Pump shotguns and autoloaders typically have an extractor claw that is an integral part of the shotgun bolt. The bolt is the piece of metal that moves forward and blocks the rear of the barrel, locking in place to form the ignition chamber. Once the gun is fired, the bolt moves back via pressure from the charge (autoloaders) or by actuation of the pump (pump shotguns). The extractor claw hooks over the edge of the shell and begins to physically pull the shell out of the action. Typically there is a kicker that is also actuated by motion of the bolt that strikes the brass of the shell in some way to eject it from the chamber of these inline firearms before the next round is fed into the action from the magazine.
For double guns, the actuation is a bit different. There is no bolt that moves in these guns and the breech face is the piece of metal that caps off the rear of the barrels. This face is carefully fitted such that when the gun rotates on the hinge pin, the breech face locks against the barrels. The lockup is provided by hooks on the barrels and catch devices in the action of the gun that are typically actuated by a top lever (side lever, under lever, or another device).
When placing shells into the barrels of a SxS or O/U an inspection of the chamber will reveal a ledge where the rim of the shotgun shell rests when the action is closed. There is usually a portion of that rim that is cut away allowing a piece of metal to be fitted. This piece of metal slides on a rod that is oriented forward into the barrels. In the case of an extractor, this may be a single piece of metal. When the gun is closed this piece of metal is fitted perfectly such that it matches exactly the ends of the barrels and as a result the breech face of the action.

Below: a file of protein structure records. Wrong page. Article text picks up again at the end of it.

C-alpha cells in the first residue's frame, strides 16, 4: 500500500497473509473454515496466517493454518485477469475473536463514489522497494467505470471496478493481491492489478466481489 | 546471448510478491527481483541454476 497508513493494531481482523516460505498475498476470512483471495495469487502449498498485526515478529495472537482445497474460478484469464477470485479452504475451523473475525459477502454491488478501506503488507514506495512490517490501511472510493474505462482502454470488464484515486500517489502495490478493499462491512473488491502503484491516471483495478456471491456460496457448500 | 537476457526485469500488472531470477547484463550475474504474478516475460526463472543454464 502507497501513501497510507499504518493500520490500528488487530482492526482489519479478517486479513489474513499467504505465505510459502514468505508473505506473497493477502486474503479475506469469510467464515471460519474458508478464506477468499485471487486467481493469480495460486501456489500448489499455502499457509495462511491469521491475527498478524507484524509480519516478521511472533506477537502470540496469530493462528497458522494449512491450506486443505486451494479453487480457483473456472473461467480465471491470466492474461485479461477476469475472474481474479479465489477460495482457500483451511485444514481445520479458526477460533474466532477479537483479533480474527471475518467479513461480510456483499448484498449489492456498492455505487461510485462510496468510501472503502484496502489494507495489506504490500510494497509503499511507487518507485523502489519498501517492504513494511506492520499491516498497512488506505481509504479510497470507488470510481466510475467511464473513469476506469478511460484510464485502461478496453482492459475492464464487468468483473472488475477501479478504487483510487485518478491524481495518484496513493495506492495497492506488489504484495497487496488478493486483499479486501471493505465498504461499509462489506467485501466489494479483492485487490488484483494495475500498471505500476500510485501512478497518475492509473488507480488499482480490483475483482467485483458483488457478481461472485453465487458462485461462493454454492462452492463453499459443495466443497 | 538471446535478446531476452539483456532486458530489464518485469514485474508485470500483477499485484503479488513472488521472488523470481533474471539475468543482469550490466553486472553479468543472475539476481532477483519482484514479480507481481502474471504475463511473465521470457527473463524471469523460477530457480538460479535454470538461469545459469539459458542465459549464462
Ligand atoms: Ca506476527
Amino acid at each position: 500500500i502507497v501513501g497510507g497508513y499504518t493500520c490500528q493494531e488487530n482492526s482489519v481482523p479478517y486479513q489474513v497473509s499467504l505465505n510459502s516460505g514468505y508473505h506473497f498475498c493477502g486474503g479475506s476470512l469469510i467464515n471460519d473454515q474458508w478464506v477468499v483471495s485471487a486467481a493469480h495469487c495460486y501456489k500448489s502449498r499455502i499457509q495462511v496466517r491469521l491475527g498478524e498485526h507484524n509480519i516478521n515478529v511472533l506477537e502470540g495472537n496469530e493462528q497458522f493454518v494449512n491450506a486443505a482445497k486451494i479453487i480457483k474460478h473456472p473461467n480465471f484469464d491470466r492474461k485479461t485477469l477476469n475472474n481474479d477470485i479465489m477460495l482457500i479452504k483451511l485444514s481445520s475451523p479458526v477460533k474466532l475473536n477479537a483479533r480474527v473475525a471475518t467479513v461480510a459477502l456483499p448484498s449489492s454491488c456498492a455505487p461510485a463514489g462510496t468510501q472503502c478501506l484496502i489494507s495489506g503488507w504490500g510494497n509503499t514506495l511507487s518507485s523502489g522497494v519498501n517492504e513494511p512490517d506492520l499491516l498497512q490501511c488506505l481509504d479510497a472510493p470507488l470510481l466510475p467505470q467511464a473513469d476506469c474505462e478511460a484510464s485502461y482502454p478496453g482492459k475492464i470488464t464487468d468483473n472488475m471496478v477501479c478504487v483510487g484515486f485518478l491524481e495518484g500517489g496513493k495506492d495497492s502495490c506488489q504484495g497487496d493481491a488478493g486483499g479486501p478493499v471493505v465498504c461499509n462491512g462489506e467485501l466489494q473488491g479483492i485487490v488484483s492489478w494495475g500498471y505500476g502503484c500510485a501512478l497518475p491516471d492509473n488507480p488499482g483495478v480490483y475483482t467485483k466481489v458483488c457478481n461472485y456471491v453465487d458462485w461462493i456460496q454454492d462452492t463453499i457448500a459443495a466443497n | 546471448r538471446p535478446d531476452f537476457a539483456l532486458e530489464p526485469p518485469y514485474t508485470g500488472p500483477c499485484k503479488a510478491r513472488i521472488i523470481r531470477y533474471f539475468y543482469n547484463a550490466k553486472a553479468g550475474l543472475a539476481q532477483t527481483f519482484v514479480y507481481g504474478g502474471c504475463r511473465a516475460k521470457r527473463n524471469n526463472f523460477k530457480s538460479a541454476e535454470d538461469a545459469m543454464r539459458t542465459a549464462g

This piece of metal is actuated by a cam motion when the gun is opened. Typically this cam system is an integral part of the forend where a piece of metal pushes on the rod which then lifts the shells from the barrels when the gun is opened. This happens every time the gun is opened, whether the shells have been fired or not. Though there are variants on this design, it is one of the simplest methods for shells to be extracted from the barrels.
Then Came the Ejector
Ejector mechanisms in shotguns include the basic elements of extractors but add in spring-loaded elements to forcibly eject the spent cartridges clear of the chamber. In general, ejector devices contain either a flat spring or coil spring that is compressed and locked when the gun is opened and closed during loading and unloading.
The easiest way to look at a firearm and determine if it is an extractor or ejector is to look for a single extractor piece versus a split or two-piece extractor. Ejector guns have two pieces, one for each barrel where extractor only guns have a solid piece of metal.
Ejector guns are unique in that if only one shell is fired, upon opening the gun, only that ejector will fire. This is a result of the interaction between the fired (uncocked hammer in the action) versus the unfired (still cocked hammer in the action). When a barrel has been fired the action of re-cocking that barrel’s hammer also triggers the ejector. The unfired barrel is not experiencing the action of cocking so there is no triggering of the ejector associated with that barrel. If this were not the case, both ejectors would fire each time one hammer was uncocked and eject live rounds from the barrels (not good).
All of that is to say that the little 20-gauge Sterlingworth in question had additional parts in the forend that contained the spring mechanism that was part of the ejectors. The visible metal in the forend was part of the ejector system and required to add the strength needed to be contained inside that small forend. And as such it is a gun where you can determine if it is an ejector or extractor simply by looking at the forend.